The worst energy crash in half a century has left long-term dividend investors with a remarkable opportunity to buy high-quality, high-yield midstream MLPs at severely undervalued prices.
However, the challenge is determining which MLPs truly represent great values and which are high-yield value traps. Take for instance, Energy Transfer Partners (NYSE:ETP) which has underperformed its peers over the past year by a significant margin.
A quick check of Energy Transfer Partners' full year 2015 results reveals three troubling reasons why Wall Street is right to hate Energy Transfer Partners. More importantly, it shows why all but the most high-risk income investors would likely be smart to avoid it.
2015 earnings reveal some major concerns
|Adjusted EBITDA||$5.71 Billion||$5.714 Billion||0%|
|Distributable Cash Flow (DCF)||$3.249 Billion||$3.445 Billion||6%|
|Distribution Per Unit||$3.86||$4.16||7.8%|
|Distribution Coverage Ratio (DCR)||1.59||0.99||(37.7%)|
Given Energy Transfer's business model that's built on long-term, fixed-fee contracts -- which are theoretically immune from commodity prices -- what explains 2015's weak results; especially the alarming decline in the MLP's coverage ratio? The answer lies in several problems that make Energy Transfer one of the poorer choices in this industry.
First, management chose to unwisely make distribution growth a priority in 2015, despite the continuing decline in energy and its unit price. This was probably to try to support the unit price which would theoretically make raising equity capital cheaper and more profitable.
However, Wall Street's panicked rush to dump all things oil and gas related overwhelmed the payout increases and the 150.1 million units Energy Transfer Partners' issued in 2015 ended up selling at extremely low valuations. This resulted in 42.2% year-over-year dilution that brought the more expensive payout to the brink of unsustainability.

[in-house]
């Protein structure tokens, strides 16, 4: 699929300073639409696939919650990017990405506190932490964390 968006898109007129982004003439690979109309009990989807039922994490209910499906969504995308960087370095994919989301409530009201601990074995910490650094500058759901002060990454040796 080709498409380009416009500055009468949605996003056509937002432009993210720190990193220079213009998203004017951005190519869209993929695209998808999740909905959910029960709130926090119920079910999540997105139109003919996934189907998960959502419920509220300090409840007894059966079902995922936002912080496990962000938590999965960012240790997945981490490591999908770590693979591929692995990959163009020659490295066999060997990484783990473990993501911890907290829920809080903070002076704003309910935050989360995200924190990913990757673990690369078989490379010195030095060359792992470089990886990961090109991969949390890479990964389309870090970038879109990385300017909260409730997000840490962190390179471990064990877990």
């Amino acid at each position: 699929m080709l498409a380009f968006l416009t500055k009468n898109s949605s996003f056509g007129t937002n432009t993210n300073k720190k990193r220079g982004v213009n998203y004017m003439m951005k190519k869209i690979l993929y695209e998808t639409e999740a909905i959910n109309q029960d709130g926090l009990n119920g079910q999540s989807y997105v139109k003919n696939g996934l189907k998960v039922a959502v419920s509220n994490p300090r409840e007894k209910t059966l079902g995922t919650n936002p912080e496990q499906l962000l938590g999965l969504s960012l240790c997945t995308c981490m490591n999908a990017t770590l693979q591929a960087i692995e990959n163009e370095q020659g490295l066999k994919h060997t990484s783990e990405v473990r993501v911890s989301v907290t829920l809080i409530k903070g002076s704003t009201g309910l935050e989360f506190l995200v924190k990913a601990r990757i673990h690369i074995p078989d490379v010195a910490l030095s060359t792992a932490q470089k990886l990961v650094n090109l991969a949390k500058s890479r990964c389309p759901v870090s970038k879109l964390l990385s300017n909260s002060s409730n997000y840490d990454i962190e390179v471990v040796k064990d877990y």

Another negative factor last year was that Energy Transfer's quarterly earnings revealed that its contract mix didn't provide nearly the cash flow security investor's expected. For example, while 80% of 2015 volumes were technically "fee-based," only 64% of its volumes were protected by minimum volume guarantees.
This exposed Energy Transfer Partners' to declining volumes and cash flows when oil and gas producers in North Texas, Oklahoma, and the mid-continent region began cutting back production.
Distribution profile is getting hammered by oil crash
- Yield: 14.4%
- Distributable cash flow per unit (2014, 2015, respectively): $7.56, $4.62
- Analyst 5 year annual distribution growth projections: 3.6%
As you can see Wall Street is pricing Energy Transfer Partners as if its distribution is at high risk of a short-term cut. In addition analysts aren't very optimistic about the MLP's long-term growth prospects.
Given Energy Transfer's 39% decrease in annual DCF per unit both facts are understandable. However, analyst projections are educated estimates at best and always need to be taken with a grain of salt. After all, Energy Transfer Partners does have a growth project backlog of around $9 billion scheduled to come online through the end of 2017 that could theoretically boost its distribution coverage and future payout growth beyond Wall Street expectations.